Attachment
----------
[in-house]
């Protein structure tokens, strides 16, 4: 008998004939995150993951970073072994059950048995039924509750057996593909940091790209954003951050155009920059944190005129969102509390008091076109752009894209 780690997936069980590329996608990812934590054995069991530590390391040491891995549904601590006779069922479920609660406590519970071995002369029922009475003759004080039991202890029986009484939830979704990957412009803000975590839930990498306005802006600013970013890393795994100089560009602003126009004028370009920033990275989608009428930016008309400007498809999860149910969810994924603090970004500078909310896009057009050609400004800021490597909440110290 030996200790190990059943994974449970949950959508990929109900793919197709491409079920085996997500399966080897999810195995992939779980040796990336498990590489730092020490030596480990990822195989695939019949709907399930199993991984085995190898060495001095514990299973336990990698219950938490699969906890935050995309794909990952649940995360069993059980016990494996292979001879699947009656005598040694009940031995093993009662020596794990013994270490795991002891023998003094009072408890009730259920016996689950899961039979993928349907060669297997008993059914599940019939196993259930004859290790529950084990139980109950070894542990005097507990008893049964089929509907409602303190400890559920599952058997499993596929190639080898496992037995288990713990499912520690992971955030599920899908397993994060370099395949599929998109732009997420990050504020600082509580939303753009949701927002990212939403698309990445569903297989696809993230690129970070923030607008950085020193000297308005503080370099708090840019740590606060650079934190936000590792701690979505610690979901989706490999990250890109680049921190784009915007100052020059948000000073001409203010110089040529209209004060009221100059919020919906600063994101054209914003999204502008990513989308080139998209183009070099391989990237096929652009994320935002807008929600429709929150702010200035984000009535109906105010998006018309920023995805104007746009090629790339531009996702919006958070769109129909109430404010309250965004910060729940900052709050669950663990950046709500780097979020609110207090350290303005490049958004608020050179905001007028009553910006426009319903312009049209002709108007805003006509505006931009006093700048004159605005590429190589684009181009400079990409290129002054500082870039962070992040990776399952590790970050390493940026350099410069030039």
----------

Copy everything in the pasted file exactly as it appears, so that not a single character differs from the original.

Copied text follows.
[in-house]
């Protein structure tokens, strides 16, 4: 008998004939995150993951970073072994059950048995039924509750057996593909940091790209954003951050155009920059944190005129969102509390008091076109752009894209 780690997936069980590329996608990812934590054995069991530590390391040491891995549904601590006779069922479920609660406590519970071995002369029922009475003759004080039991202890029986009484939830979704990957412009803000975590839930990498306005802006600013970013890393795994100089560009602003126009004028370009920033990275989608009428930016008309400007498809999860149910969810994924603090970004500078909310896009057009050609400004800021490597909440110290 030996200790190990059943994974449970949950959508990929109900793919197709491409079920085996997500399966080897999810195995992939779980040796990336498990590489730092020490030596480990990822195989695939019949709907399930199993991984085995190898060495001095514990299973336990990698219950938490699969906890935050995309794909990952649940995360069993059980016990494996292979001879699947009656005598040694009940031995093993009662020596794990013994270490795991002891023998003094009072408890009730259920016996689950899961039979993928349907060669297997008993059914599940019939196993259930004859290790529950084990139980109950070894542990005097507990008893049964089929509907409602303190400890559920599952058997499993596929190639080898496992037995288990713990499912520690992971955030599920899908397993994060370099395949599929998109732009997420990050504020600082509580939303753009949701927002990212939403698309990445569903297989696809993230690129970070923030607008950085020193000297308005503080370099708090840019740590606060650079934190936000590792701690979505610690979901989706490999990250890109680049921190784009915007100052020059948000000073001409203010110089040529209209004060009221100059919020919906600063994101054209914003999204502008990513989308080139998209183009070099391989990237096929652009994320935002807008929600429709929150702010200035984000009535109906105010998006018309920023995805104007746009090629790339531009996702919006958070769109129909109430404010309250965004910060729940900052709050669950663990950046709500780097979020609110207090350290303005490049958004608020050179905001007028009553910006426009319903312009049209002709108007805003006509505006931009006093700048004159605005590429190589684009181009400079990409290129002054500082870039962070992040990776399952590790970050390493940026350099410069030039």